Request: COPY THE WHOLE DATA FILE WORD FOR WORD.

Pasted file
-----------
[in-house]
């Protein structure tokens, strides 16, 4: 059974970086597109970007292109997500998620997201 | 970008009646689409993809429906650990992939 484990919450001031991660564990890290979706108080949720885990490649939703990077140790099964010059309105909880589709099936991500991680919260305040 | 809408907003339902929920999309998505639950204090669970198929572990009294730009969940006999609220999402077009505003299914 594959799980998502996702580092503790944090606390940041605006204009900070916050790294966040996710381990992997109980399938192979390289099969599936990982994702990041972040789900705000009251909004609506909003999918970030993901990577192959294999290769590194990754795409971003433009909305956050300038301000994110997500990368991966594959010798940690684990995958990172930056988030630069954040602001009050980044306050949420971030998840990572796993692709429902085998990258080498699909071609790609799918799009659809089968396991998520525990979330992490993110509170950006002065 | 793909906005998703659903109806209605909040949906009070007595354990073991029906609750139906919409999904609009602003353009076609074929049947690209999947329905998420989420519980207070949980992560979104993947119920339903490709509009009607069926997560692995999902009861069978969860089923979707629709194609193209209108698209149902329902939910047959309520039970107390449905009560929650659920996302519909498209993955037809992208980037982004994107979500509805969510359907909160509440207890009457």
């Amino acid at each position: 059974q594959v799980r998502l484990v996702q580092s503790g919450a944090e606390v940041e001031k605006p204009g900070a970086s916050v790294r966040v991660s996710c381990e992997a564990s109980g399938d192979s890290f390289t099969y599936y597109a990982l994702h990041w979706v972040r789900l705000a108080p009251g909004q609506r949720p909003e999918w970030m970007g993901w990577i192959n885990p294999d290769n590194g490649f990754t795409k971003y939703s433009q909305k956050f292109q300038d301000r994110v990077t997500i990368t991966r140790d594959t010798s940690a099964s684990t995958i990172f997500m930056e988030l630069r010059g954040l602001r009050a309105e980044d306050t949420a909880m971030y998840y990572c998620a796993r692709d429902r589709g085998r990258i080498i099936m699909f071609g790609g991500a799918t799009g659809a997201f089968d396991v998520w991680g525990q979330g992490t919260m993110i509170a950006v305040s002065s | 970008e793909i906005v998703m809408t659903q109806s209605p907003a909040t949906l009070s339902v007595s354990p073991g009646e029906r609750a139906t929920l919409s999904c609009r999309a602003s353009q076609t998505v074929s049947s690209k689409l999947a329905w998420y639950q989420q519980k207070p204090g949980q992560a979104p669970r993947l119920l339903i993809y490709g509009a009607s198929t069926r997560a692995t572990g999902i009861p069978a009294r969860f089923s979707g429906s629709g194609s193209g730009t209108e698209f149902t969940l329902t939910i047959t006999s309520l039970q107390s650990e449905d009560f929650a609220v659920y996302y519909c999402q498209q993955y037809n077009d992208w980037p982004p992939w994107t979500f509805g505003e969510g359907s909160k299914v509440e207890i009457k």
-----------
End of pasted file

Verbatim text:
[in-house]
């Protein structure tokens, strides 16, 4: 059974970086597109970007292109997500998620997201 | 970008009646689409993809429906650990992939 484990919450001031991660564990890290979706108080949720885990490649939703990077140790099964010059309105909880589709099936991500991680919260305040 | 809408907003339902929920999309998505639950204090669970198929572990009294730009969940006999609220999402077009505003299914 594959799980998502996702580092503790944090606390940041605006204009900070916050790294966040996710381990992997109980399938192979390289099969599936990982994702990041972040789900705000009251909004609506909003999918970030993901990577192959294999290769590194990754795409971003433009909305956050300038301000994110997500990368991966594959010798940690684990995958990172930056988030630069954040602001009050980044306050949420971030998840990572796993692709429902085998990258080498699909071609790609799918799009659809089968396991998520525990979330992490993110509170950006002065 | 793909906005998703659903109806209605909040949906009070007595354990073991029906609750139906919409999904609009602003353009076609074929049947690209999947329905998420989420519980207070949980992560979104993947119920339903490709509009009607069926997560692995999902009861069978969860089923979707629709194609193209209108698209149902329902939910047959309520039970107390449905009560929650659920996302519909498209993955037809992208980037982004994107979500509805969510359907909160509440207890009457």
């Amino acid at each position: 059974q594959v799980r998502l484990v996702q580092s503790g919450a944090e606390v940041e001031k605006p204009g900070a970086s916050v790294r966040v991660s996710c381990e992997a564990s109980g399938d192979s890290f390289t099969y599936y597109a990982l994702h990041w979706v972040r789900l705000a108080p009251g909004q609506r949720p909003e999918w970030m970007g993901w990577i192959n885990p294999d290769n590194g490649f990754t795409k971003y939703s433009q909305k956050f292109q300038d301000r994110v990077t997500i990368t991966r140790d594959t010798s940690a099964s684990t995958i990172f997500m930056e988030l630069r010059g954040l602001r009050a309105e980044d306050t949420a909880m971030y998840y990572c998620a796993r692709d429902r589709g085998r990258i080498i099936m699909f071609g790609g991500a799918t799009g659809a997201f089968d396991v998520w991680g525990q979330g992490t919260m993110i509170a950006v305040s002065s | 970008e793909i906005v998703m809408t659903q109806s209605p907003a909040t949906l009070s339902v007595s354990p073991g009646e029906r609750a139906t929920l919409s999904c609009r999309a602003s353009q076609t998505v074929s049947s690209k689409l999947a329905w998420y639950q989420q519980k207070p204090g949980q992560a979104p669970r993947l119920l339903i993809y490709g509009a009607s198929t069926r997560a692995t572990g999902i009861p069978a009294r969860f089923s979707g429906s629709g194609s193209g730009t209108e698209f149902t969940l329902t939910i047959t006999s309520l039970q107390s650990e449905d009560f929650a609220v659920y996302y519909c999402q498209q993955y037809n077009d992208w980037p982004p992939w994107t979500f509805g505003e969510g359907s909160k299914v509440e207890i009457k």